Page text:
Now let's talk about what we've learned. There were three studies released in 2011. The first one looked at income before and after service, because we know that income is critically important to health and to security. The second was a population health survey of living Canadian Forces regular personnel who were released over a ten-year period, from 1998 to 2007. We looked at health, disability, and a range of determinants of health, such as income, employment, and social support, among others. The third was a mortality study; it looked at causes of death among current CF members and former personnel.

Let me share with you some of the findings from the study. First, let me tell you about some of the positive findings. First of all, 65% of that group who transitioned felt that they had an easy adjustment to civilian life. Second, as a whole, released Canadian Forces members were less likely to experience low income compared to other Canadians. In fact, they were about 50% less likely than other Canadians to have fallen below the Statistics Canada low-income measure. Less than 2% experienced persistent low income, which is low income that has continued.

Almost 90% worked after release, and the majority were satisfied with their work. Veterans were no more likely to experience unemployment. The unemployment rate was about 8% at the time of the survey, which was comparable to the general population.

On the question of death, male veterans had a 23% lower overall risk of death from all causes combined compared to the general Canadian population.

Finally, veterans were more likely than other Canadians to have a regular medical doctor and health care coverage.

I'll now go on to some of the findings that point to a challenges in this population and to some of the actions we're taking. While the findings I just mentioned report an overall lower risk of premature death, there was an important exception to this finding. That pattern was for suicide. Male veterans had a 46% higher rate of death from suicide. That is in the release population. With respect to these findings, we have been taking concrete research actions but also program actions in the area of suicide prevention.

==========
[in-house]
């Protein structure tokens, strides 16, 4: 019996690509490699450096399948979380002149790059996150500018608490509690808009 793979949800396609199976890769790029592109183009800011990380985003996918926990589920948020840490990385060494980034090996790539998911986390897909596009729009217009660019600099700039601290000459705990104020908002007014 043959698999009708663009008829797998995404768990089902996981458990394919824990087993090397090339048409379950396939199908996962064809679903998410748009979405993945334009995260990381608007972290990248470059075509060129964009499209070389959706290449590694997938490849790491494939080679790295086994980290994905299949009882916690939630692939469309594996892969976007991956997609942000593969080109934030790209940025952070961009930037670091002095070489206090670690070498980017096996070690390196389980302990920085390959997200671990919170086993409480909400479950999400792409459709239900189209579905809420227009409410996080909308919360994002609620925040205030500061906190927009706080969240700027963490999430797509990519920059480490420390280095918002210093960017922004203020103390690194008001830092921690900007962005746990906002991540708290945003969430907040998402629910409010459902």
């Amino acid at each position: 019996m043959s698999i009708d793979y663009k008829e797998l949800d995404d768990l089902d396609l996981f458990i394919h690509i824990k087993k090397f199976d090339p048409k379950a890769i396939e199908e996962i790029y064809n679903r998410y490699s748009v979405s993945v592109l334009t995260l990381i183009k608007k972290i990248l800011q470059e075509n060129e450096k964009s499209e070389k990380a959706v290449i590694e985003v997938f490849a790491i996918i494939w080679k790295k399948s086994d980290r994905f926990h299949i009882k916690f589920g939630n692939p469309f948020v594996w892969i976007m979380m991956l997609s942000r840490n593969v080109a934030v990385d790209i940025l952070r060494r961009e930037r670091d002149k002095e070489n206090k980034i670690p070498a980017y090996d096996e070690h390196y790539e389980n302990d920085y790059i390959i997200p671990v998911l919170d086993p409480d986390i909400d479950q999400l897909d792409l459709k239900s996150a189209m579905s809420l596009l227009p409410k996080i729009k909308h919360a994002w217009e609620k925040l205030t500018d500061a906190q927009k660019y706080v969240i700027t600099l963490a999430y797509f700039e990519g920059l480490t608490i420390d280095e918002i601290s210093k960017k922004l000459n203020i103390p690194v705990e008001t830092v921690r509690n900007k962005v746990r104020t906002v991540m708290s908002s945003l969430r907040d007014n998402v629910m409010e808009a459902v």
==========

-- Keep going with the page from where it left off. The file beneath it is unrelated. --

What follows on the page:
Of course, there are issues of disability that do not result in death. For example, the rates of musculoskeletal disorders, which would be things like arthritis and back problems, pain, chronic pain, anxiety disorders, and disability are higher in the survey population than the Canadian population. Arthritis is reported at almost twice the rate of the general population, as are back problems.

Many of these conditions were concentrated in an important group of veterans who had what I would describe as very complex states of health. I have come to call this pattern the triple threat. That is veterans who suffer from musculoskeletal disorders--arthritis and back problems--mental health conditions, and chronic pain. That accounted for 16% of veterans in the survey. So we are focusing on these health issues in the analyses that we're doing so we can support the development of health care programs to support this group even better.

We also learned there are veterans out there who may need our help but may not be coming to us. For example, 17% of veterans who are not VAC clients reported they had a difficult or very difficult adjustment to civilian life, and 13% who are not our clients reported they have a mental health condition. This speaks to issues with program reach and communications to veterans. To address this we are working closely with our colleagues in communications outreach and engagement and national defence to try to reach these at-risk groups and to improve our communication with veterans.

As we spend more time looking at the data and focusing on smaller groups we're finding some groups have a disproportionate share of challenges. For example, low income was more prevalent among those released at young ages, those who were released involuntarily, and those who were released at lower ranks.

Another dimension of income is how much the income declines after they leave. We found that female veterans at release experienced one of the greatest declines in income.

While the majority did report a good transition experience, a sizeable minority, about one in four, had a difficult or a very difficult transition experience. Those who were more likely to have had a difficult experience included those who were medically released; those who were separated, widowed, or divorced; and those who had 10 to 19 years of military experience. They were in the middle.

There are subsets of veterans with very complex health needs, and we need to ensure our programs provide the support they need. Our case management function will play a critical role in addressing these concerns.

So there is a spectrum of health in this population of released members. Many are doing well. However, there are also some who have challenges, and a significant minority have complex states of health. According to our estimate, about 16% have this triple risk, if you will.

We are very active on the research side. In addition to some of the actions I mentioned earlier, such as the work on suicide prevention, we are continuing to be very engaged with knowledge exchange and making sure that these findings get out to end-users in the Department of Veterans Affairs, the Department of National Defence, and the Canadian Forces.

We are conducting further analyses on many fronts, including mental health, physical health, the income data, and a better understanding of those veterans who are not receiving services from Veterans Affairs. In addition, we are using the findings to improve aspects of VAC's policies, programs, and services, including disability benefits, programs, health care, case management, and informing health professionals.